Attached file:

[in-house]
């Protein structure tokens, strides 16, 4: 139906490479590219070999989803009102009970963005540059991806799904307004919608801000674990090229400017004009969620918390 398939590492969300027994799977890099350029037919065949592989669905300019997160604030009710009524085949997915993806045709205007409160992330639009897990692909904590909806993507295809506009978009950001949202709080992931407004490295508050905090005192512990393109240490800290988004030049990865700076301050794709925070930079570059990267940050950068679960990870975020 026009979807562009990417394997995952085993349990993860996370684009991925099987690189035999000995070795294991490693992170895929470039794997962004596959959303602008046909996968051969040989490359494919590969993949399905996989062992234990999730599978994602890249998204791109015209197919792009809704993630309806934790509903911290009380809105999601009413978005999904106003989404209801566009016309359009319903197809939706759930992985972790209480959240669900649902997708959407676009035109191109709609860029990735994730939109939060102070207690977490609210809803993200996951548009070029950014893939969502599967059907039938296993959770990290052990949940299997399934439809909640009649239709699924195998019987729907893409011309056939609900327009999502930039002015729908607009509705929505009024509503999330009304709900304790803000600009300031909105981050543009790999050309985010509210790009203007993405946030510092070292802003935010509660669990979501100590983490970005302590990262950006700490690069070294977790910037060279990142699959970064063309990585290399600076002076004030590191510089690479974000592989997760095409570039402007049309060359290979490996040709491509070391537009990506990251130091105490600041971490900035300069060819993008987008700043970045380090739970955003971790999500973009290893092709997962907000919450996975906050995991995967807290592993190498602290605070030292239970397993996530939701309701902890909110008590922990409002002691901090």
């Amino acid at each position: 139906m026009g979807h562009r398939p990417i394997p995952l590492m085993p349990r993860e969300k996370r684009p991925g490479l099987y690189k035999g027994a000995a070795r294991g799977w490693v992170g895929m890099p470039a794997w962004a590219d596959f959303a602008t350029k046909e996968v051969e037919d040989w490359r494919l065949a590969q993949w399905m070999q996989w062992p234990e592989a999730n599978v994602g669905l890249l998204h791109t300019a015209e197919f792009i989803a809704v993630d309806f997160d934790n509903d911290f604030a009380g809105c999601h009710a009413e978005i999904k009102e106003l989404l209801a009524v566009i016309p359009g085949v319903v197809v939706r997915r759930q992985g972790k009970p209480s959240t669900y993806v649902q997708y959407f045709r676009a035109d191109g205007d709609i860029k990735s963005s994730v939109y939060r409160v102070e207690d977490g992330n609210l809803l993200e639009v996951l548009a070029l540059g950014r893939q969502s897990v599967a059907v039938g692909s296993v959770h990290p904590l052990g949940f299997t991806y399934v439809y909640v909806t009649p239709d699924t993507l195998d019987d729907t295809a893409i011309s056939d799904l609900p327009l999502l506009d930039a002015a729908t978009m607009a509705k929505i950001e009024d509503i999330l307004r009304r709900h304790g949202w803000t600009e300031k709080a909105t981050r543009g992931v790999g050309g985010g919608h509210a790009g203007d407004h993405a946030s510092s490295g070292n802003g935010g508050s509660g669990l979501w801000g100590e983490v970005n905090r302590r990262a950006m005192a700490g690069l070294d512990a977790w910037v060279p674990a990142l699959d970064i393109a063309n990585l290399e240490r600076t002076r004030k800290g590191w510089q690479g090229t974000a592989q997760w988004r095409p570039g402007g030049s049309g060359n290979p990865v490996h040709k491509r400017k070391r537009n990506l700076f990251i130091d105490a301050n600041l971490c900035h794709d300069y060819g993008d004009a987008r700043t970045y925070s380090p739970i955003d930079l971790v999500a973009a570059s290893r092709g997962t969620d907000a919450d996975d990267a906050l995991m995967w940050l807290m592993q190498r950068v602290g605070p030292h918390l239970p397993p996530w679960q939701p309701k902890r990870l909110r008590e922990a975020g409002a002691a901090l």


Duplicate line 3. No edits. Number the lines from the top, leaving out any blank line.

């Amino acid at each position: 139906m026009g979807h562009r398939p990417i394997p995952l590492m085993p349990r993860e969300k996370r684009p991925g490479l099987y690189k035999g027994a000995a070795r294991g799977w490693v992170g895929m890099p470039a794997w962004a590219d596959f959303a602008t350029k046909e996968v051969e037919d040989w490359r494919l065949a590969q993949w399905m070999q996989w062992p234990e592989a999730n599978v994602g669905l890249l998204h791109t300019a015209e197919f792009i989803a809704v993630d309806f997160d934790n509903d911290f604030a009380g809105c999601h009710a009413e978005i999904k009102e106003l989404l209801a009524v566009i016309p359009g085949v319903v197809v939706r997915r759930q992985g972790k009970p209480s959240t669900y993806v649902q997708y959407f045709r676009a035109d191109g205007d709609i860029k990735s963005s994730v939109y939060r409160v102070e207690d977490g992330n609210l809803l993200e639009v996951l548009a070029l540059g950014r893939q969502s897990v599967a059907v039938g692909s296993v959770h990290p904590l052990g949940f299997t991806y399934v439809y909640v909806t009649p239709d699924t993507l195998d019987d729907t295809a893409i011309s056939d799904l609900p327009l999502l506009d930039a002015a729908t978009m607009a509705k929505i950001e009024d509503i999330l307004r009304r709900h304790g949202w803000t600009e300031k709080a909105t981050r543009g992931v790999g050309g985010g919608h509210a790009g203007d407004h993405a946030s510092s490295g070292n802003g935010g508050s509660g669990l979501w801000g100590e983490v970005n905090r302590r990262a950006m005192a700490g690069l070294d512990a977790w910037v060279p674990a990142l699959d970064i393109a063309n990585l290399e240490r600076t002076r004030k800290g590191w510089q690479g090229t974000a592989q997760w988004r095409p570039g402007g030049s049309g060359n290979p990865v490996h040709k491509r400017k070391r537009n990506l700076f990251i130091d105490a301050n600041l971490c900035h794709d300069y060819g993008d004009a987008r700043t970045y925070s380090p739970i955003d930079l971790v999500a973009a570059s290893r092709g997962t969620d907000a919450d996975d990267a906050l995991m995967w940050l807290m592993q190498r950068v602290g605070p030292h918390l239970p397993p996530w679960q939701p309701k902890r990870l909110r008590e922990a975020g409002a002691a901090l």